Campaigning opened Saturday for Rwanda's July 15 presidential election with President Paul Kagame widely expected to extend his 24-year iron-fisted rule over the Great Lakes nation.

Nine million Rwandans are registered to vote in the vote to be held concurrently with legislative elections -- a first in the country.

The polls come three decades after the genocide which claimed some 800,000 lives.

The de facto ruler of Rwanda since the end of the 1994 genocide and president since 2000, Kagame will face the same rivals as he did in 2017: the leader of the opposition Democratic Green Party, Frank Habineza, and former journalist, Philippe Mpayimana, who is running as an independent.

Rwandan courts rejected appeals from prominent opposition figures Bernard Ntaganda and Victoire Ingabire to remove previous convictions that effectively barred them from contesting.

The election commission also barred Kagame critic Diane Rwigara, saying she had failed to provide a criminal record statement as required, and had not met the threshold of acquiring 600 supporting signatures from citizens.

Rwigara is the daughter of industrialist Assinapol Rwigara, a former major donor to Kagame's ruling Rwandan Patriotic Front party before he fell out with its leaders.

Elected by parliament in 2000 after the resignation of former president Pasteur Bizimungu, Kagame has won three elections with more than 90 percent of the ballot in 2003, 2010 and 2017, taking home nearly 99 percent of votes in the most recent poll.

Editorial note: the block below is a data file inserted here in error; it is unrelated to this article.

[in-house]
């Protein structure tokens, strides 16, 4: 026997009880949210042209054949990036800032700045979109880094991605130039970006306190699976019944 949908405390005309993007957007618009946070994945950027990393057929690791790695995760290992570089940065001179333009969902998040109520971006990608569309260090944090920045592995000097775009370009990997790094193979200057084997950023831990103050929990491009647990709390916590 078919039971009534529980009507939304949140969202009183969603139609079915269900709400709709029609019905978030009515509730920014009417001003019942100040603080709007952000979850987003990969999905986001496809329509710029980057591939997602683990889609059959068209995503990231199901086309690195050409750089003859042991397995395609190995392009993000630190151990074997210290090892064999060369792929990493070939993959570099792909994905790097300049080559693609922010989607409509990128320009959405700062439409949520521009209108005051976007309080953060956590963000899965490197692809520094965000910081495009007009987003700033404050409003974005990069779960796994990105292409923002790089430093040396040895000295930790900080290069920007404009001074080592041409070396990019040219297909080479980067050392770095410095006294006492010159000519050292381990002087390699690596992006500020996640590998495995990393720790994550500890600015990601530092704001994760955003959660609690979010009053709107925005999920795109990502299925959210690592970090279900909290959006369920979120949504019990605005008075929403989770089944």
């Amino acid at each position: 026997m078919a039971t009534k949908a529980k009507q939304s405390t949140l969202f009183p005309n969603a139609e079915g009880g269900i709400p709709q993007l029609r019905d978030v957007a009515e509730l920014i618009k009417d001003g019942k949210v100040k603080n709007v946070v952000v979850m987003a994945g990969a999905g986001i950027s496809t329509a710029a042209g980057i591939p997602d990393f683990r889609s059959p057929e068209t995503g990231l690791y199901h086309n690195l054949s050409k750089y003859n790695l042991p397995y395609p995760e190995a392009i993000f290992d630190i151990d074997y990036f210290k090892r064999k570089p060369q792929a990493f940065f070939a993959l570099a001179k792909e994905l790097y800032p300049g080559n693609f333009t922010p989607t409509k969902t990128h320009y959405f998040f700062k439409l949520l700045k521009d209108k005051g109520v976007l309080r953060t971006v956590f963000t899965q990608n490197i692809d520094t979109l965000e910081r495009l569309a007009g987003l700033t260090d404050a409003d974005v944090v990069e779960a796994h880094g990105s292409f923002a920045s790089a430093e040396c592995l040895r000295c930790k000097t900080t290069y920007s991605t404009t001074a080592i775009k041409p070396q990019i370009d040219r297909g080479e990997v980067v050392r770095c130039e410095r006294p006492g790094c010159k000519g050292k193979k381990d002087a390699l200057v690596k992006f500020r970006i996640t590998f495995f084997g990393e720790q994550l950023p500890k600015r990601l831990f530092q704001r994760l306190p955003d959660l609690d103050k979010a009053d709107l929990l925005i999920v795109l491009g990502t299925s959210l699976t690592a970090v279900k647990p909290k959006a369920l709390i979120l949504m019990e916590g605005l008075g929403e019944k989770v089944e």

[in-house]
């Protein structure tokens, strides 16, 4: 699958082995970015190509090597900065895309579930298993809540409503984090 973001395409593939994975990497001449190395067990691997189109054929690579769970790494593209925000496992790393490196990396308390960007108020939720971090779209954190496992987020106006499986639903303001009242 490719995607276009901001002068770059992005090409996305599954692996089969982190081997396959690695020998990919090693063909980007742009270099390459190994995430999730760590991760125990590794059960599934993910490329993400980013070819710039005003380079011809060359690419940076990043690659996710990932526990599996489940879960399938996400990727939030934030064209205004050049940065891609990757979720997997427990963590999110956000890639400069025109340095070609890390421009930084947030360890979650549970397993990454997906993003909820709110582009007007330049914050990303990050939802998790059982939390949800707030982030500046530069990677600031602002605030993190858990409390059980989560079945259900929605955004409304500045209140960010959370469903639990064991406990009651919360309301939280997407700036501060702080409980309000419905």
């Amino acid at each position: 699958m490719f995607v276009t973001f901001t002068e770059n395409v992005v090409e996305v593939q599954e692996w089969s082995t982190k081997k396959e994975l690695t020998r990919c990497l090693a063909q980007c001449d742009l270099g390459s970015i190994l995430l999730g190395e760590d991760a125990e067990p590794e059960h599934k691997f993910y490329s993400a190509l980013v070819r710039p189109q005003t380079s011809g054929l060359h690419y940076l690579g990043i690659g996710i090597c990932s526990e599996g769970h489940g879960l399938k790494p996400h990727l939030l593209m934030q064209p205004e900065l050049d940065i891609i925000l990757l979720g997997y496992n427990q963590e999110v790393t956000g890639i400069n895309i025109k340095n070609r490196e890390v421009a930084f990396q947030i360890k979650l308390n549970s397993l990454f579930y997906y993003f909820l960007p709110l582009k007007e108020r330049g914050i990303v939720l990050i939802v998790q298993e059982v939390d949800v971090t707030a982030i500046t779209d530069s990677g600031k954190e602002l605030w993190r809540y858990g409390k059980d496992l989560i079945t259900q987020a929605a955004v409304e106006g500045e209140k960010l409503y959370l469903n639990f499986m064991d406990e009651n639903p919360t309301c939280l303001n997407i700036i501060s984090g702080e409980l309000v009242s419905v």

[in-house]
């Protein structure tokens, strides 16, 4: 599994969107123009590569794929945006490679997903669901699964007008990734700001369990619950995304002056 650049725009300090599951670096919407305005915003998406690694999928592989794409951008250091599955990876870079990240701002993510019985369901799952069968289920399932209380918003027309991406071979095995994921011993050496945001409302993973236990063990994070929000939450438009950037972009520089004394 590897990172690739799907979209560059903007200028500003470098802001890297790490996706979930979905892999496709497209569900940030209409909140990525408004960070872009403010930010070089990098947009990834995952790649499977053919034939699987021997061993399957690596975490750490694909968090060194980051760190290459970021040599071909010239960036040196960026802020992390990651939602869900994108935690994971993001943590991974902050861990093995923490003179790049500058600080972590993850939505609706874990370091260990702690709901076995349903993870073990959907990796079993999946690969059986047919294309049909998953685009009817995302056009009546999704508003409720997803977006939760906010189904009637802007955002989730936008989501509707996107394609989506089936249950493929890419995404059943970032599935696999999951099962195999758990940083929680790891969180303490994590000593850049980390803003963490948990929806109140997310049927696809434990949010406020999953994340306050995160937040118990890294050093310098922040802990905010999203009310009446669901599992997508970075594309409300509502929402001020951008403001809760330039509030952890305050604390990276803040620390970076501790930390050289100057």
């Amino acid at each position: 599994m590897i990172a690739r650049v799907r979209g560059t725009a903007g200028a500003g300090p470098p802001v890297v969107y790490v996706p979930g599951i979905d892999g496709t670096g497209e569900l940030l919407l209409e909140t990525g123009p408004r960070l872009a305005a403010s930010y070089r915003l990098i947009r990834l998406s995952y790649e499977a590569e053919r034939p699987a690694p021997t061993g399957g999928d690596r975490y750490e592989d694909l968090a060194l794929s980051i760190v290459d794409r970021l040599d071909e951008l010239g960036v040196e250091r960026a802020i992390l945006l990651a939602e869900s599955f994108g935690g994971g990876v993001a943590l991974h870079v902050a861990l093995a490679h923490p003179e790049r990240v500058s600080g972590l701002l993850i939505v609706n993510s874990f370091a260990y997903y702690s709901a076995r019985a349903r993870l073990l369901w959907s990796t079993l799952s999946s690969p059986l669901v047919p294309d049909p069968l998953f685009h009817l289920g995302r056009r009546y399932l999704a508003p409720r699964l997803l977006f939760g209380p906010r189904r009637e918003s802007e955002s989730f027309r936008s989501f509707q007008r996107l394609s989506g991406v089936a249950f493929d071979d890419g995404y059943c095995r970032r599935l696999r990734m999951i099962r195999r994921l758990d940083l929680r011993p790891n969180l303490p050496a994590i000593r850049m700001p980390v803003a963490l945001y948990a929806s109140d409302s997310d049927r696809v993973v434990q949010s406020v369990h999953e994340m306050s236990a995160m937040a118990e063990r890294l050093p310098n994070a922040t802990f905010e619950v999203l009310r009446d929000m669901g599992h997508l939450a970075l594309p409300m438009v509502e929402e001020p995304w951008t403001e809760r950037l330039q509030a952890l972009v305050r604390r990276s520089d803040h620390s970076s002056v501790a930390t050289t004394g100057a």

The 66-year-old politician has been praised for Rwanda's economic recovery after the genocide but faces criticism over rights abuses and stifling opposition.

Kagame presided over controversial constitution amendments allowing him to potentially rule until 2034.

These shortened presidential terms from seven to five years and reset the clock for Kagame, allowing him to rule in a transitional capacity from 2017 to 2024 and then for two five-year terms until 2034.

The legislative elections will feature more than 500 candidates, with voters electing 53 out of 80 lawmakers.

The 27 remaining seats in the parliament are reserved for independent candidates including 24 women, two young representatives and one disabled person.

Currently Kagame's party and its allies hold 49 of the 53 seats in the lower house.

Opposition challenger Habineza's Democratic Green Party has two seats, as does the Social Party Imberakuri.

The women lawmakers are elected by municipal and regional councillors, the youth representatives by the National Youth Council and the disabled candidate chosen by the Federation of Associations of the Disabled.